Measure and Monitor: Examine the actions and behavior of patients participating in the local PCP knowledge portals. Learn what problems patients within the practice are seeking solutions in order to offer ideas and knowledge and most of all allow them to share experiences and knowledge in order to reflect and include new behaviors in their HC lives. And most of all look to measure outcomes and identify change.

Hospital Benefits: Hospitals have a vested interest in improving outcomes at the referring physician’s office. In the not to distant future as HC reform takes hold hospitals will be measured on outcomes. X number of patients enter the hospital each year. As an administrator I am hoping to get them in, treat, discharge quickly and have no readmission. Therefore, I want patients admitted in a better state of health. I want diabetic ulcers not gangrene. The latter may be more expensive but effect’s my outcomes. MyMD web site/portal is a way for me to help referring physicians better serve hospital goals.

Revenue: Perhaps a local bike shop would want to place an ad on the site. Maybe Trek would want to been seen here. What should not be done is have pharma or others with a commercial interest in HC products participate. This cannot work without some revenue.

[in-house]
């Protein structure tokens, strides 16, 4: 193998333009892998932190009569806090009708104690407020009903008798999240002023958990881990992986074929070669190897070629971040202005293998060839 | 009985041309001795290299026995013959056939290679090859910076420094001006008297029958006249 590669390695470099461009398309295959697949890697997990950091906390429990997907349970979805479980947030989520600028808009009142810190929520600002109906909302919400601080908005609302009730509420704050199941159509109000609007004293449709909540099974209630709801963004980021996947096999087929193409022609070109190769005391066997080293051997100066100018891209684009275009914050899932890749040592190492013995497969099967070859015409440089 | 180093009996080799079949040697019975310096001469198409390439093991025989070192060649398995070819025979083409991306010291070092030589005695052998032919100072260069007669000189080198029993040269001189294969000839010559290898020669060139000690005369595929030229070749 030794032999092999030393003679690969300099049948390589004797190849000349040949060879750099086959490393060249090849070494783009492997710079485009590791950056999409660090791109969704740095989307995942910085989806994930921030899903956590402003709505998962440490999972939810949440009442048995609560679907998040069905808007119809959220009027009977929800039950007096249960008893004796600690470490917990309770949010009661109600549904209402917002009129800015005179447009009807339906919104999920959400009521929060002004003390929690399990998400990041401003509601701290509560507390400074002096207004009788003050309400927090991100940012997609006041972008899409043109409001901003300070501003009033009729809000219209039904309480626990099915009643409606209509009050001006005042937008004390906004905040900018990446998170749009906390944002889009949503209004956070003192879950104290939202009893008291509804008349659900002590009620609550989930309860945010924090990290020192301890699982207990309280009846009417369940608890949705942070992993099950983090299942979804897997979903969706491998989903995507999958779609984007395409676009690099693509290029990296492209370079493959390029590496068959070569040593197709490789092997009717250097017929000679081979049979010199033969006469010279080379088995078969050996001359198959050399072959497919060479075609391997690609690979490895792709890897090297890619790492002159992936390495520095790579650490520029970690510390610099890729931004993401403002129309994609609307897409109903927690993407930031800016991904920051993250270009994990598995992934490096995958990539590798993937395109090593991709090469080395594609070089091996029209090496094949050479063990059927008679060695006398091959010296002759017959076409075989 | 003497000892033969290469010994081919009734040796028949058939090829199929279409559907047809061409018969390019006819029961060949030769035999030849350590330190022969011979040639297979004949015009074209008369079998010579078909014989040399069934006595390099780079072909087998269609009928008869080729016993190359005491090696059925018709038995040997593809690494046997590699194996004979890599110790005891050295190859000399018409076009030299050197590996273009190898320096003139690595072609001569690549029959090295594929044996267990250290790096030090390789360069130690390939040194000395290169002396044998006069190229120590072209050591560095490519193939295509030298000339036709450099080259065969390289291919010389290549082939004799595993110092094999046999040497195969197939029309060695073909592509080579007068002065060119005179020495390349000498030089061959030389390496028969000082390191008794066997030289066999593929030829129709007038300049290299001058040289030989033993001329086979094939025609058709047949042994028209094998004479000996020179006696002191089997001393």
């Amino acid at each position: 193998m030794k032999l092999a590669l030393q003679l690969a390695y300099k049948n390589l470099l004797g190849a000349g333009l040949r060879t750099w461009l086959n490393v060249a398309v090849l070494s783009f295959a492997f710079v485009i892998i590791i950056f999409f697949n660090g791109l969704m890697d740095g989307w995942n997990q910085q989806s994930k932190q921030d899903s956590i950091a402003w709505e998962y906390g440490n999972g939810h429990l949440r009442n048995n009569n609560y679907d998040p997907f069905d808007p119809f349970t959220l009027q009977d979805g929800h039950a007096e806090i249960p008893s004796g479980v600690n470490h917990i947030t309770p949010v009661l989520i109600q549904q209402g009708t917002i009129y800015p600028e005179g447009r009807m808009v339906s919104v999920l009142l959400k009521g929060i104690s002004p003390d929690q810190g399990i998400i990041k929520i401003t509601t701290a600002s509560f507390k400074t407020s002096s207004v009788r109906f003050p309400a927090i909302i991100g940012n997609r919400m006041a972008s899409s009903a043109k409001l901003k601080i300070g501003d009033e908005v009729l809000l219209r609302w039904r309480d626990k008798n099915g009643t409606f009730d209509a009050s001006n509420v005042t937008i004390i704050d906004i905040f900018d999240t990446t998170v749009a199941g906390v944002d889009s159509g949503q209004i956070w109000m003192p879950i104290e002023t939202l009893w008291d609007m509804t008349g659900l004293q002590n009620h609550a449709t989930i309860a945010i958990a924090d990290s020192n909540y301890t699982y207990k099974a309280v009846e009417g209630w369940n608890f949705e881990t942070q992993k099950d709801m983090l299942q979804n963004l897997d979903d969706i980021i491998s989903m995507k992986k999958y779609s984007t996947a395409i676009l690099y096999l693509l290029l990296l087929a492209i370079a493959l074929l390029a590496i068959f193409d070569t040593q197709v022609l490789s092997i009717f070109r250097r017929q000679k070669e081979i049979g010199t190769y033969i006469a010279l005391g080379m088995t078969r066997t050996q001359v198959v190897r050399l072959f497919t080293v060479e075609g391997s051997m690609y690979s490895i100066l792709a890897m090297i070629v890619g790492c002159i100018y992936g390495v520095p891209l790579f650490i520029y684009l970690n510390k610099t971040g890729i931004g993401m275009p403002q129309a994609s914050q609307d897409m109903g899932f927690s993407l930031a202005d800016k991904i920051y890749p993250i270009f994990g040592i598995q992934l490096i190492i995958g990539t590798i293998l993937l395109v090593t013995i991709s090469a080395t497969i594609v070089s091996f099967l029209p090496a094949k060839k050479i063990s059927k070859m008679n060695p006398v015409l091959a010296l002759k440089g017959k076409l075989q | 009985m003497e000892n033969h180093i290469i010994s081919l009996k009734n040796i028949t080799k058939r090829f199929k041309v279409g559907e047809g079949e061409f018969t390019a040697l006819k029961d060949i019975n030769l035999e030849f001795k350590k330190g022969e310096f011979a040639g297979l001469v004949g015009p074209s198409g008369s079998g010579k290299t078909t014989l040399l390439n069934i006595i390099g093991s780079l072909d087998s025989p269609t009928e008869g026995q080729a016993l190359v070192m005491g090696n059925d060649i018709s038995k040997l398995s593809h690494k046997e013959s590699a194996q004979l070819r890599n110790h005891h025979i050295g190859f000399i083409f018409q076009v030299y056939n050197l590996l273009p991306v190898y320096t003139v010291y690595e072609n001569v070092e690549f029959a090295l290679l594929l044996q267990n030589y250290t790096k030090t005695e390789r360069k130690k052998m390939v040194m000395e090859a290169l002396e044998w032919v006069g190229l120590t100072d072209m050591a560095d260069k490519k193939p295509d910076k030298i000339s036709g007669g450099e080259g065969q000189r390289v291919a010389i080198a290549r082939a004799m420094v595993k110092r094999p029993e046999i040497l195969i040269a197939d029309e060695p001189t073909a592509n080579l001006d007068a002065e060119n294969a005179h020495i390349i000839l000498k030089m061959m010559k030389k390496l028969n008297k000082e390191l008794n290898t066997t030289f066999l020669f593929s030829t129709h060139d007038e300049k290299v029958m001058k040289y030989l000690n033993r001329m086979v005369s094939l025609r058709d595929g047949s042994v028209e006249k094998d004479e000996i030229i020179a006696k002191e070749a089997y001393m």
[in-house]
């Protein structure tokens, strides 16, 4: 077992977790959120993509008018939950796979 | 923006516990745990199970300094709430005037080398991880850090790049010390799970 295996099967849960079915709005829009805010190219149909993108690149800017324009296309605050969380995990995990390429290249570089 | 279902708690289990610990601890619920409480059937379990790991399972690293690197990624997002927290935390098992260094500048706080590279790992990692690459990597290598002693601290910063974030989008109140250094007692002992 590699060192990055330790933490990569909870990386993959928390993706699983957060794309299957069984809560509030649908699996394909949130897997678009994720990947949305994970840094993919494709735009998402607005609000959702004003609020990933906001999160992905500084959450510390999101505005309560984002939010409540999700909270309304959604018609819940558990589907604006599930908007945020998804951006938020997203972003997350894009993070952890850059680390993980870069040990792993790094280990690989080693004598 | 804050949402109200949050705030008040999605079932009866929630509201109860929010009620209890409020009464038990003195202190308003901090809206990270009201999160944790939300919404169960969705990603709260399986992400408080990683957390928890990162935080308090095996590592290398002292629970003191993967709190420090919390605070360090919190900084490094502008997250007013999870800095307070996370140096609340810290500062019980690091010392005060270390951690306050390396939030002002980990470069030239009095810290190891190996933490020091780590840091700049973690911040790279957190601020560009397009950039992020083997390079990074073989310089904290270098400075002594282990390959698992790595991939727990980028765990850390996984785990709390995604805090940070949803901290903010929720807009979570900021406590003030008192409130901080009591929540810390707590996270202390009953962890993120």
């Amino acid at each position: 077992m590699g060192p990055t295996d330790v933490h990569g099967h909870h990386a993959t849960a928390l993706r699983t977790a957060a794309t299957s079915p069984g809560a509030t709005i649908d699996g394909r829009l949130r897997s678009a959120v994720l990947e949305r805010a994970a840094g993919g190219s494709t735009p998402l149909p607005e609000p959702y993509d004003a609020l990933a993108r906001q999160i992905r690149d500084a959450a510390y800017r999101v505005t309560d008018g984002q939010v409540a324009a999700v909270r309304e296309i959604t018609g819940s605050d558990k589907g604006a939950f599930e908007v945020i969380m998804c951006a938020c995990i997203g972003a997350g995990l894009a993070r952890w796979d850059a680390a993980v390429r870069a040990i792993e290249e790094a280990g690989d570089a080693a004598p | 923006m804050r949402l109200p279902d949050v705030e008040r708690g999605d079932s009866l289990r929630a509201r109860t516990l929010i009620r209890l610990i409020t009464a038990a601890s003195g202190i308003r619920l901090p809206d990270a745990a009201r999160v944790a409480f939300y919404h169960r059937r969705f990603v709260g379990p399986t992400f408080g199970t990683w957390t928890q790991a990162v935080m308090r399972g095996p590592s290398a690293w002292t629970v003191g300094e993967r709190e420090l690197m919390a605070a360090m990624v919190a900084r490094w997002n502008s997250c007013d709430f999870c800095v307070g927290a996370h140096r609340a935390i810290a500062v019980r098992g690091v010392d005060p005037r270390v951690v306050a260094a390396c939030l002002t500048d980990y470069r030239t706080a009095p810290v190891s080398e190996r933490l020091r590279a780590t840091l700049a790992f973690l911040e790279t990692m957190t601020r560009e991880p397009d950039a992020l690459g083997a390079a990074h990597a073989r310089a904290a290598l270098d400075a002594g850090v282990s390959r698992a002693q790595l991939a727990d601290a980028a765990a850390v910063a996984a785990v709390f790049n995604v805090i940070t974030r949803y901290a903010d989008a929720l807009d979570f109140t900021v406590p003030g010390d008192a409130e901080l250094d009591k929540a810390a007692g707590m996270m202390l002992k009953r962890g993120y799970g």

These are just a few ideas on taking the work presented above and applying it to real world practice to improve HC outcomes. MyMD site/portal does not have to be complex. It needs to be a place, a waiting room with information and like-minded friends both old and new who share knowledge and help each other to learn and make the changes they want to make within their ‘HC neighborhood’. Most of those 900 million patient visits last year were for check ups and routine healthcare and those visits are not driven by problems that need solutions. Therefore the audience using this MyMD web/portal is smaller and wants and needs to make changes. They may or may not be motivated but from the data it seems we can use networks and social media to drive change. But what we cannot do and what frosts my ass is this assumption that the pretty little toy called SM will in and of itself drive HC change or improve outcomes or make coffee and cure acne. SM is a tactic; it needs a strategy and principles in order to succeed. There appear to be hundreds of research papers examining networks and how they function. Apply them to SM.